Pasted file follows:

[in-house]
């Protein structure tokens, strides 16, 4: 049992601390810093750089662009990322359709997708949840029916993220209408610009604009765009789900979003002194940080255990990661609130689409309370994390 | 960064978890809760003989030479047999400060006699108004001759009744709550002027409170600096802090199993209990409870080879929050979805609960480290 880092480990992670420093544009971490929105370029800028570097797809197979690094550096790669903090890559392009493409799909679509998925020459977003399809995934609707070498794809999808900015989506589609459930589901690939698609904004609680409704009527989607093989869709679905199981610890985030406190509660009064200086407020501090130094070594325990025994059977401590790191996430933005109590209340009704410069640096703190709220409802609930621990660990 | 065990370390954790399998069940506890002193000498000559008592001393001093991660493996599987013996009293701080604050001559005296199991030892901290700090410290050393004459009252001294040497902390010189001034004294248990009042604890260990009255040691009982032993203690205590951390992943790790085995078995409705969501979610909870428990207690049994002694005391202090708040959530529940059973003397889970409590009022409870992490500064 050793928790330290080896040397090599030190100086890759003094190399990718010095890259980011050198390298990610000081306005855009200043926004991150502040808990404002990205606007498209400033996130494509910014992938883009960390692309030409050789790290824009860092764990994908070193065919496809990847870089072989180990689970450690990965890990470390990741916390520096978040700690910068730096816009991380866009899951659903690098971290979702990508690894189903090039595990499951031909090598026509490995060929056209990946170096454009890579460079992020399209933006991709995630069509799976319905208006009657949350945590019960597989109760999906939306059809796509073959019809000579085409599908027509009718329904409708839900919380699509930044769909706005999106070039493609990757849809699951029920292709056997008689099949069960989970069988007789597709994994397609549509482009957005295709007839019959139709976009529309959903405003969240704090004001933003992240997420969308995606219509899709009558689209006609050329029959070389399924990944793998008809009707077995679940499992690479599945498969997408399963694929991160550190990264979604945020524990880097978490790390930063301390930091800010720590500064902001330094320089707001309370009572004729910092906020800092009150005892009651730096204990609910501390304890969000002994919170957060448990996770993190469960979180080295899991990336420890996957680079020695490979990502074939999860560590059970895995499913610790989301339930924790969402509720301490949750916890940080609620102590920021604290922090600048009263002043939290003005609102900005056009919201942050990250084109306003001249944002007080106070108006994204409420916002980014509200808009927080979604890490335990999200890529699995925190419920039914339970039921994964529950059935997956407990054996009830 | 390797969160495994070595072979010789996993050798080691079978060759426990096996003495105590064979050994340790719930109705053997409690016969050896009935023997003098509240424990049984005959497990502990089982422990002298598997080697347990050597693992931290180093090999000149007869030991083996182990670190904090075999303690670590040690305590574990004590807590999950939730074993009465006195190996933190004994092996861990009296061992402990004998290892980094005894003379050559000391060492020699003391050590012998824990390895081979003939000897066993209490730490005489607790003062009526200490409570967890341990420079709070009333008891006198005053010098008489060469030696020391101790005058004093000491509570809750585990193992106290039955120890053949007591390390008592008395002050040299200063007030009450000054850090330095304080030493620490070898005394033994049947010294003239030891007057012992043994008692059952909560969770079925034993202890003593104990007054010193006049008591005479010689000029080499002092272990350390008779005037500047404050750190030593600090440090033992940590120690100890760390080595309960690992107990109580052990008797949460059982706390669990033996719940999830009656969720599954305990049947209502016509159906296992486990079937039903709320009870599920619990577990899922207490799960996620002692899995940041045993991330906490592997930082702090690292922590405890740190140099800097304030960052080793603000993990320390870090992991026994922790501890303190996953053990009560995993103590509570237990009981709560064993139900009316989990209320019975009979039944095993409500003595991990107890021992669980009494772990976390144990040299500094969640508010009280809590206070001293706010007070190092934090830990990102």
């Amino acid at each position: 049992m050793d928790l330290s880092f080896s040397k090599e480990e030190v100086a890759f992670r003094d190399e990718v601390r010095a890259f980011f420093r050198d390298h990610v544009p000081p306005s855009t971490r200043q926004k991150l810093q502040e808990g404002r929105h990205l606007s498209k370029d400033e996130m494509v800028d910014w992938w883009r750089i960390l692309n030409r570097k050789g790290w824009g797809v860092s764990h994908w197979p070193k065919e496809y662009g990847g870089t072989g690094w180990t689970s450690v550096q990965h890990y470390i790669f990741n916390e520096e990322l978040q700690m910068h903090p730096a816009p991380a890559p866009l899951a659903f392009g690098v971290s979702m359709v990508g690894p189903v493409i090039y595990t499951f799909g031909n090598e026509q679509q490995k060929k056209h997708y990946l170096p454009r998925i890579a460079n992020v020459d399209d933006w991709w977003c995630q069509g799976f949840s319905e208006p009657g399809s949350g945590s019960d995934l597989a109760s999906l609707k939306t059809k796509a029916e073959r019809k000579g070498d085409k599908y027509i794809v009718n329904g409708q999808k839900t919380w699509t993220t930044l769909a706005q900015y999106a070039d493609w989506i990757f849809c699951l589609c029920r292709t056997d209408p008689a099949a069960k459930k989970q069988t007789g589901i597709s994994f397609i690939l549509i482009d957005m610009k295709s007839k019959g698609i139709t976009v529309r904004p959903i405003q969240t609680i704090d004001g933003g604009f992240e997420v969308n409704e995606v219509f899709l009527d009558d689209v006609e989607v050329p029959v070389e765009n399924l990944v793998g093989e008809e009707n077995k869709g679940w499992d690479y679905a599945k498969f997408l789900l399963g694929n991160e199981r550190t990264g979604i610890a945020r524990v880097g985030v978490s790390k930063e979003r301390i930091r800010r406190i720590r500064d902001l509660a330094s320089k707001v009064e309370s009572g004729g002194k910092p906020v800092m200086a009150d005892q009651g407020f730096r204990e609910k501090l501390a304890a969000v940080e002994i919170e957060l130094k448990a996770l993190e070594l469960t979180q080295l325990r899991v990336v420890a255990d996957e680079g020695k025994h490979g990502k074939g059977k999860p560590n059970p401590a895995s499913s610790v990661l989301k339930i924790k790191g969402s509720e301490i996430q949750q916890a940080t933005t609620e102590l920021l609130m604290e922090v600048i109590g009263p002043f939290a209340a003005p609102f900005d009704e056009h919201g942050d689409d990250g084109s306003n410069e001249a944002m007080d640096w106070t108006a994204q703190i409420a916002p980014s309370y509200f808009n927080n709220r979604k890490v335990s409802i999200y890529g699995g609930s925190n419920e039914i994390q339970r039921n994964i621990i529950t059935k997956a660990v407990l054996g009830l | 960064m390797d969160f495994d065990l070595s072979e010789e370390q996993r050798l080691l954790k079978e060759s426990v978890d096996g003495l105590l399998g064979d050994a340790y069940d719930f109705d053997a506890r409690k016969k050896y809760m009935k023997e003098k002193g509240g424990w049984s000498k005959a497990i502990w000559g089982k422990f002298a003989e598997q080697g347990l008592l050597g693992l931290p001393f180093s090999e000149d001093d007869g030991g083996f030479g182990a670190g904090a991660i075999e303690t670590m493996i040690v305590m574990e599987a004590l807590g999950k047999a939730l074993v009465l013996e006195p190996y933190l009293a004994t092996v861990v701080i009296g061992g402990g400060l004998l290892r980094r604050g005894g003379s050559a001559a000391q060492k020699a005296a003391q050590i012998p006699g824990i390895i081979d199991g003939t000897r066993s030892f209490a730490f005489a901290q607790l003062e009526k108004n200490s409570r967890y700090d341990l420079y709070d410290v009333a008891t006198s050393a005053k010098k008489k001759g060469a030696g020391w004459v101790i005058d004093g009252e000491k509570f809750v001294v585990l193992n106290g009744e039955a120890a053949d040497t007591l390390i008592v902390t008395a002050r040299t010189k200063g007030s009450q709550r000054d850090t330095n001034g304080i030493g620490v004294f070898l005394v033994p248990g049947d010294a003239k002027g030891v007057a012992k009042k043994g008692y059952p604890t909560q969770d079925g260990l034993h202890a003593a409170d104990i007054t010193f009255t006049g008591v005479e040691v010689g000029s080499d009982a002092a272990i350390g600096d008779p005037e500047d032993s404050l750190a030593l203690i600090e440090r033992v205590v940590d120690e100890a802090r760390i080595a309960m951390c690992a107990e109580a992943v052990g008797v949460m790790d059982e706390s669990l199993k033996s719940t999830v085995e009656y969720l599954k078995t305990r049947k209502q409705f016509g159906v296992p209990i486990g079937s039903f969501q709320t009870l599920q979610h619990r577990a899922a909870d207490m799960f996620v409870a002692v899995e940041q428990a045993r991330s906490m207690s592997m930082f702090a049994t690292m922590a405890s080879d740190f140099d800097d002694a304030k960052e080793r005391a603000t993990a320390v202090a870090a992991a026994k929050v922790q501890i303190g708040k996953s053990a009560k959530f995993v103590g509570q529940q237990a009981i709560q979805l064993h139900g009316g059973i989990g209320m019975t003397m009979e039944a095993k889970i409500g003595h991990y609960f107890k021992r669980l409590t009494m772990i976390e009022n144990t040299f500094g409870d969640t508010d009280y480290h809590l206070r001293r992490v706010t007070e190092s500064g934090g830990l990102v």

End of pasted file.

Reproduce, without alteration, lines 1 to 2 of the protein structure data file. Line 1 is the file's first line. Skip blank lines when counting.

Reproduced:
[in-house]
């Protein structure tokens, strides 16, 4: 049992601390810093750089662009990322359709997708949840029916993220209408610009604009765009789900979003002194940080255990990661609130689409309370994390 | 960064978890809760003989030479047999400060006699108004001759009744709550002027409170600096802090199993209990409870080879929050979805609960480290 880092480990992670420093544009971490929105370029800028570097797809197979690094550096790669903090890559392009493409799909679509998925020459977003399809995934609707070498794809999808900015989506589609459930589901690939698609904004609680409704009527989607093989869709679905199981610890985030406190509660009064200086407020501090130094070594325990025994059977401590790191996430933005109590209340009704410069640096703190709220409802609930621990660990 | 065990370390954790399998069940506890002193000498000559008592001393001093991660493996599987013996009293701080604050001559005296199991030892901290700090410290050393004459009252001294040497902390010189001034004294248990009042604890260990009255040691009982032993203690205590951390992943790790085995078995409705969501979610909870428990207690049994002694005391202090708040959530529940059973003397889970409590009022409870992490500064 050793928790330290080896040397090599030190100086890759003094190399990718010095890259980011050198390298990610000081306005855009200043926004991150502040808990404002990205606007498209400033996130494509910014992938883009960390692309030409050789790290824009860092764990994908070193065919496809990847870089072989180990689970450690990965890990470390990741916390520096978040700690910068730096816009991380866009899951659903690098971290979702990508690894189903090039595990499951031909090598026509490995060929056209990946170096454009890579460079992020399209933006991709995630069509799976319905208006009657949350945590019960597989109760999906939306059809796509073959019809000579085409599908027509009718329904409708839900919380699509930044769909706005999106070039493609990757849809699951029920292709056997008689099949069960989970069988007789597709994994397609549509482009957005295709007839019959139709976009529309959903405003969240704090004001933003992240997420969308995606219509899709009558689209006609050329029959070389399924990944793998008809009707077995679940499992690479599945498969997408399963694929991160550190990264979604945020524990880097978490790390930063301390930091800010720590500064902001330094320089707001309370009572004729910092906020800092009150005892009651730096204990609910501390304890969000002994919170957060448990996770993190469960979180080295899991990336420890996957680079020695490979990502074939999860560590059970895995499913610790989301339930924790969402509720301490949750916890940080609620102590920021604290922090600048009263002043939290003005609102900005056009919201942050990250084109306003001249944002007080106070108006994204409420916002980014509200808009927080979604890490335990999200890529699995925190419920039914339970039921994964529950059935997956407990054996009830 | 390797969160495994070595072979010789996993050798080691079978060759426990096996003495105590064979050994340790719930109705053997409690016969050896009935023997003098509240424990049984005959497990502990089982422990002298598997080697347990050597693992931290180093090999000149007869030991083996182990670190904090075999303690670590040690305590574990004590807590999950939730074993009465006195190996933190004994092996861990009296061992402990004998290892980094005894003379050559000391060492020699003391050590012998824990390895081979003939000897066993209490730490005489607790003062009526200490409570967890341990420079709070009333008891006198005053010098008489060469030696020391101790005058004093000491509570809750585990193992106290039955120890053949007591390390008592008395002050040299200063007030009450000054850090330095304080030493620490070898005394033994049947010294003239030891007057012992043994008692059952909560969770079925034993202890003593104990007054010193006049008591005479010689000029080499002092272990350390008779005037500047404050750190030593600090440090033992940590120690100890760390080595309960690992107990109580052990008797949460059982706390669990033996719940999830009656969720599954305990049947209502016509159906296992486990079937039903709320009870599920619990577990899922207490799960996620002692899995940041045993991330906490592997930082702090690292922590405890740190140099800097304030960052080793603000993990320390870090992991026994922790501890303190996953053990009560995993103590509570237990009981709560064993139900009316989990209320019975009979039944095993409500003595991990107890021992669980009494772990976390144990040299500094969640508010009280809590206070001293706010007070190092934090830990990102």